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Paternity and Child Support

Did you know that determining paternity, or “who is the father?” plays a key role in legal issues such as child support? What’s more, determining paternity may be more complicated than it seems- there are actually a variety of parenthood circumstances that determine whether a parent is required to pay child support or has the right to visitation or to seek custody. Sometimes, it is necessary to file a court suit to determine a child’s father, called a paternity action, establishment hearing, filiation hearing, or parentage action. A paternity action can be brought by either mother or father. Without a paternity action, there are different legal issues to consider with each set of circumstances. In some states, if paternity is assumed or agreed upon, it cannot be disputed. In Michael H. v. Gerald D., 491 U.S. 110 (1989), the U.S. Supreme Court upheld California’s presumed father statute as “a rational method of protecting the integrity of the family against challenges based on the due process rights of the father and the child.” A presumed father is required to pay child support. A man is considered a presumed father if any of the following qualifications applies: The man was married to the child’s mother when the child was born or conceived. In some states, this does not apply if the couple has separated. The man attempted to marry the mother, and the child was conceived or born during the attempted marriage. This applies even if the marriage was never made valid. The man and mother married after the child was born, and the man agreed to either have his name...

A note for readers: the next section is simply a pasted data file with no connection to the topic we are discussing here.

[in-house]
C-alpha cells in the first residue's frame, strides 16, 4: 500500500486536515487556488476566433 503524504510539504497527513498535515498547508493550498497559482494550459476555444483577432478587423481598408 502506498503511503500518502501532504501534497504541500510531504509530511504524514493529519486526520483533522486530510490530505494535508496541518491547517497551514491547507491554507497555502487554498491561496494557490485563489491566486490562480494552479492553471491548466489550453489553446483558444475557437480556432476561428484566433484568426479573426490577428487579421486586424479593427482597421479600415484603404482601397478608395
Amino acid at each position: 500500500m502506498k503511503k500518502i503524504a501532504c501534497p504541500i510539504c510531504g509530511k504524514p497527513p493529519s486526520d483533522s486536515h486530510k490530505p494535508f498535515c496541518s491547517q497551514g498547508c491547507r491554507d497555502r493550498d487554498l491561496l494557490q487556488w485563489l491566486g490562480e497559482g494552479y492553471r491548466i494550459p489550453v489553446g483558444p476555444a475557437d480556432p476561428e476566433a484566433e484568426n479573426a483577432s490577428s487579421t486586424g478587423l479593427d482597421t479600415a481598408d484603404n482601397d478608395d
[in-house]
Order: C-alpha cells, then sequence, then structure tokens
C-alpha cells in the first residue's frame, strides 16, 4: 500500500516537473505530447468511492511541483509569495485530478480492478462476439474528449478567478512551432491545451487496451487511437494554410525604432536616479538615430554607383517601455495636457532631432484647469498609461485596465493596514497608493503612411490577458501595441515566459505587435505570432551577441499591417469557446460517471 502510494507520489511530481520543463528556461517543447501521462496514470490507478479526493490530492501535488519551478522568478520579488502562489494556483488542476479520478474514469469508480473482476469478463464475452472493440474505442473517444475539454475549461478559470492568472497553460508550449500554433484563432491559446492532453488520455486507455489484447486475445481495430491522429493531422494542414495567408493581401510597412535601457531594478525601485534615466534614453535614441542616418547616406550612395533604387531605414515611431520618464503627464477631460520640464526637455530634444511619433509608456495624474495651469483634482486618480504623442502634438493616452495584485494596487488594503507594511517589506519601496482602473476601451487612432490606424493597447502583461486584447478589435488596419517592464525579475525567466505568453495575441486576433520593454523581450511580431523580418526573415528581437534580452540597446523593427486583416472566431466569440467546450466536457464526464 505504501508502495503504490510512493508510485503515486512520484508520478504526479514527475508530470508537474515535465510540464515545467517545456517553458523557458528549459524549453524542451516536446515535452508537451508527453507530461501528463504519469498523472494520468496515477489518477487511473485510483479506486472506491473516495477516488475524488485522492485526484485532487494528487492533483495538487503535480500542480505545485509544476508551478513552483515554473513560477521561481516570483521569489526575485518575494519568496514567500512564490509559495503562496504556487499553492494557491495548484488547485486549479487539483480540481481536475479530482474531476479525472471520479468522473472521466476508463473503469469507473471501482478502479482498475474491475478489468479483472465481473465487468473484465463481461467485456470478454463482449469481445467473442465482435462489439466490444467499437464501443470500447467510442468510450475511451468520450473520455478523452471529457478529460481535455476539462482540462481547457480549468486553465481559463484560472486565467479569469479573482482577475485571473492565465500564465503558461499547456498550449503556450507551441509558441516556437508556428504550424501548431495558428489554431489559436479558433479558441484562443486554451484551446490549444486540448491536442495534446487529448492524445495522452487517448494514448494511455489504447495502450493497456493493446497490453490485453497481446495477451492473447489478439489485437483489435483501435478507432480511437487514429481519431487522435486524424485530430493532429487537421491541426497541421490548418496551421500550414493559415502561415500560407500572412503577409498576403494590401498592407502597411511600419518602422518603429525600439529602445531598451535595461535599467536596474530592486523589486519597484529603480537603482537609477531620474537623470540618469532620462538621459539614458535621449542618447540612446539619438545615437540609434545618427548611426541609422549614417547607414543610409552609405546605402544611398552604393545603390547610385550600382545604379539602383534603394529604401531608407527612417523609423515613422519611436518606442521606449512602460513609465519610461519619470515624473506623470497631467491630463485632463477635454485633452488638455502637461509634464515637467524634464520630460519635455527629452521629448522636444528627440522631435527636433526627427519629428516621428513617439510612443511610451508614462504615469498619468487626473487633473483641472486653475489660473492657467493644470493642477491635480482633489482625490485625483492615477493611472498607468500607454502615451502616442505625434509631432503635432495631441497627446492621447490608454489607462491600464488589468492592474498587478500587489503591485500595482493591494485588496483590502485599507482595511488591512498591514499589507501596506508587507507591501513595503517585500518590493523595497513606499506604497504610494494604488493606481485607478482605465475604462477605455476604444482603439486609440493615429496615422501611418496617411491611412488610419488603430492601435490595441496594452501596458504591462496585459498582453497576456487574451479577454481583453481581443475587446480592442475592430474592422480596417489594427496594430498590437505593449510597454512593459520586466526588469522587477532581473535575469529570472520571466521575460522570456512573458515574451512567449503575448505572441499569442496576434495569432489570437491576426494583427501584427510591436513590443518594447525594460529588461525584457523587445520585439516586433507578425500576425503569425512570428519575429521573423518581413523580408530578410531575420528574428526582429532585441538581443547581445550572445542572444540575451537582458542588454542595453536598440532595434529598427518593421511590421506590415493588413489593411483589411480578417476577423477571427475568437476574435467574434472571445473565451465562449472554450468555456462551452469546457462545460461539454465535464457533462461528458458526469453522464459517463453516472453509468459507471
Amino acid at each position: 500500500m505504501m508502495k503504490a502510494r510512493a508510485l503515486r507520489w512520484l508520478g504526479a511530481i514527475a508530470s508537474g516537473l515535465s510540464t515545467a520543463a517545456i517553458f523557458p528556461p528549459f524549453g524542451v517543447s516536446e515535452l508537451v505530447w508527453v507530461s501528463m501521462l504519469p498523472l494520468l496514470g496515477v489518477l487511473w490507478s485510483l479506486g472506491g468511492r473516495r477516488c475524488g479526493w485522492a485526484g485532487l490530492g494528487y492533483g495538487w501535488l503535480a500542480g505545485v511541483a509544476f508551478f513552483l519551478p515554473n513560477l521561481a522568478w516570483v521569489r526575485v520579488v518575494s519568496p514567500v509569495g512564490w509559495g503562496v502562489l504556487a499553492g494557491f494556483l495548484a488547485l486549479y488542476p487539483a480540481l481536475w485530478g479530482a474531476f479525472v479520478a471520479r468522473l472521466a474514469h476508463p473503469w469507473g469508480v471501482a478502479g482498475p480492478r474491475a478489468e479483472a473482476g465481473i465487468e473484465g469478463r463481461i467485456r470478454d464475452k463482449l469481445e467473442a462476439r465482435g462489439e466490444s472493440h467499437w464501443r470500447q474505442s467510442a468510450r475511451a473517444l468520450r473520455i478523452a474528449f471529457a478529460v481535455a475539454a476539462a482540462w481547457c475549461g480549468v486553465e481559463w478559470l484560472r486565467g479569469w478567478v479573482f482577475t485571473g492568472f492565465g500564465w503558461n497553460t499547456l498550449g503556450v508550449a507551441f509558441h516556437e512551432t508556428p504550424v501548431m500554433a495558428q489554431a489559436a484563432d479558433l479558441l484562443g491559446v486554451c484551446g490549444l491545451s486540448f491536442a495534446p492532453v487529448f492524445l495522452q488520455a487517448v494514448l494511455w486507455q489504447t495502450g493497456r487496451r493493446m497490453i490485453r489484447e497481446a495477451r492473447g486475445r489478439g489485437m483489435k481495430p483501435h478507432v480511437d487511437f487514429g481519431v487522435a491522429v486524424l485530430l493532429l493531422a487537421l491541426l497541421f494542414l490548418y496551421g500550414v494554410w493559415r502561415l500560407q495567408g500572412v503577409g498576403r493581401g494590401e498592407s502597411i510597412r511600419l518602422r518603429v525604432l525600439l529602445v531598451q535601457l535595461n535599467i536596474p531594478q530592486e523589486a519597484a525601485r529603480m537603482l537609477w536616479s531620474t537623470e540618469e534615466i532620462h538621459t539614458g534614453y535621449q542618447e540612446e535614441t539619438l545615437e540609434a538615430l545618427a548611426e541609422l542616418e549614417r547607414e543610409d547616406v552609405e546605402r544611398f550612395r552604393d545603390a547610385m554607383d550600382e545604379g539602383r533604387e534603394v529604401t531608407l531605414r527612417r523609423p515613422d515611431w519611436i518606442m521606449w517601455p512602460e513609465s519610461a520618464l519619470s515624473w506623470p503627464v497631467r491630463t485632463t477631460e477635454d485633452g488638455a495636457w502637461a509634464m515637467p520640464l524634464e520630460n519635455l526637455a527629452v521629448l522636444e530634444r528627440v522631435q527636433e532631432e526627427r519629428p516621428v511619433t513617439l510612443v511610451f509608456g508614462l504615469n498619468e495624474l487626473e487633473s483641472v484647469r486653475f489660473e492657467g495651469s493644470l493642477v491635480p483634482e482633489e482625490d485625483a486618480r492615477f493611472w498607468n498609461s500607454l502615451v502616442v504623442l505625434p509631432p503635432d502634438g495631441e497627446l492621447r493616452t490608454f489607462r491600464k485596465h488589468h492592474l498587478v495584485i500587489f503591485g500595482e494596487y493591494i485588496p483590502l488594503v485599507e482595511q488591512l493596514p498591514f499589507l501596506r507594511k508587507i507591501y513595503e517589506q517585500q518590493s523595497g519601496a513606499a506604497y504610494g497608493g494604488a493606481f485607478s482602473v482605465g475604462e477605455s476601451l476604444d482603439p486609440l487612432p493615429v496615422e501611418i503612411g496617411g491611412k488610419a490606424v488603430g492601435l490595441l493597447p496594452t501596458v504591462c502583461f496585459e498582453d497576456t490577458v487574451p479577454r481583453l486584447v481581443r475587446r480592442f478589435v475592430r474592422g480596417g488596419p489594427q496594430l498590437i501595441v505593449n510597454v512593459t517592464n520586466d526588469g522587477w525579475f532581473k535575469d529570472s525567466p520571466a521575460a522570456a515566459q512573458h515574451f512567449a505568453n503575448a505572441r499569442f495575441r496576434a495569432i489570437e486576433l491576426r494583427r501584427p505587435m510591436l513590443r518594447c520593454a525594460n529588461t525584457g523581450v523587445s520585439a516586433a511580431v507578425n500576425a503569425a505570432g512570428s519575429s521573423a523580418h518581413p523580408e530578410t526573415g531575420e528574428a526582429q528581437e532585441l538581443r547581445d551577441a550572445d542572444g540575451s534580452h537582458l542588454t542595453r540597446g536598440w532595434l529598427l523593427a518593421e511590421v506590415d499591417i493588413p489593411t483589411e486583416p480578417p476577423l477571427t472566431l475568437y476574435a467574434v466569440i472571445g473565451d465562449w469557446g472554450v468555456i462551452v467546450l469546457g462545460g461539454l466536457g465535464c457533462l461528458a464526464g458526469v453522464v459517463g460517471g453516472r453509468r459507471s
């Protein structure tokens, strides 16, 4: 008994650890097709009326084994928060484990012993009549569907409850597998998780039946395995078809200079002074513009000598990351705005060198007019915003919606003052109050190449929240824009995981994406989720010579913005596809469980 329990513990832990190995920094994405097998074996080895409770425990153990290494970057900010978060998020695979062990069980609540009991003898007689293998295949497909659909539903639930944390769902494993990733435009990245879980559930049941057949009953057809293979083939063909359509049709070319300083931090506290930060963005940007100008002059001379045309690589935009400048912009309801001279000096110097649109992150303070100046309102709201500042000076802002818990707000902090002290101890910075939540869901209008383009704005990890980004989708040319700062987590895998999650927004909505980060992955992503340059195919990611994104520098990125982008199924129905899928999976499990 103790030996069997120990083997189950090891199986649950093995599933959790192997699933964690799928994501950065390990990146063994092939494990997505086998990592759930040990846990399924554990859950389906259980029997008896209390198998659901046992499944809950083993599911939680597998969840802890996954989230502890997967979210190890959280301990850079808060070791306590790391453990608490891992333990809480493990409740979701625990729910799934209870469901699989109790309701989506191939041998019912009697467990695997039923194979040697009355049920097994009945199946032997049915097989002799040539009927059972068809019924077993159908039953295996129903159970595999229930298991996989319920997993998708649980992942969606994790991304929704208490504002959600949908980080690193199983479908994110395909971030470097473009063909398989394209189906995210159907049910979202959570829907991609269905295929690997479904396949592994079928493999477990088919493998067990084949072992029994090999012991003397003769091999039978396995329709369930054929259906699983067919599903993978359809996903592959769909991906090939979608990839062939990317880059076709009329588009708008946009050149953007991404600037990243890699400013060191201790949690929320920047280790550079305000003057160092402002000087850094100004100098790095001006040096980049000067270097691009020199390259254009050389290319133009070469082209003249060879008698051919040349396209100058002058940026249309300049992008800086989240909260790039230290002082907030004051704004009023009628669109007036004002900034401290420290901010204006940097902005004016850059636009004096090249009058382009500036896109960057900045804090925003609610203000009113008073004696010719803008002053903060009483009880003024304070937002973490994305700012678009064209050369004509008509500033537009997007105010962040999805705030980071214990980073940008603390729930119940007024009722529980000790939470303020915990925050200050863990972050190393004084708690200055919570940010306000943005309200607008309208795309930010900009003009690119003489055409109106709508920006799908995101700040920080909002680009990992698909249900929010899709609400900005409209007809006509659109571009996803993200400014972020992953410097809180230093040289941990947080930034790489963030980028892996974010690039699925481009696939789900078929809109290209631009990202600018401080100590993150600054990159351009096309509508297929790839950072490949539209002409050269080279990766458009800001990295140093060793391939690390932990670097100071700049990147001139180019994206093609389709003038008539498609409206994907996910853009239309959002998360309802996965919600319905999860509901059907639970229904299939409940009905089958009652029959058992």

Dividing Assets in Late-in-Life Divorce

Getting a divorce late in life usually has the same causes as an early divorce, whether it be regrets, infidelity, or a desire for independence. While a divorce after 50 faces many of the same issues as a divorce when you are younger, older couples also face some unique, age-related issues as well, such as health concerns, retirement, and greater emotional impact. One of the biggest factors to consider is the fact that you will have less time to recover financially after a divorce later in life. If you are getting a divorce after 50, or are considering it, first consider division of assets like your home, retirement plan, and Social Security. When dividing assets, it is important to remember that there is more to consider than just the market value of the asset; some assets will be more useful to you later in life than they are now, such as your house. Your house could be of greater value to you at an older age for a variety of reasons. First of all, your age allows you to be eligible for real estate property tax exemptions. You could also be eligible for a reverse mortgage once you are 62 years old, which could offer additional income. In later years, you might want your house for tax benefits including mortgage interest and exclusions from gains upon sale. An older divorcee might also want to be the owner of the house so they could qualify for public benefits such as Medicaid, and have access to equity and potential rent income. Dividing retirement plans can be difficult, and it is important...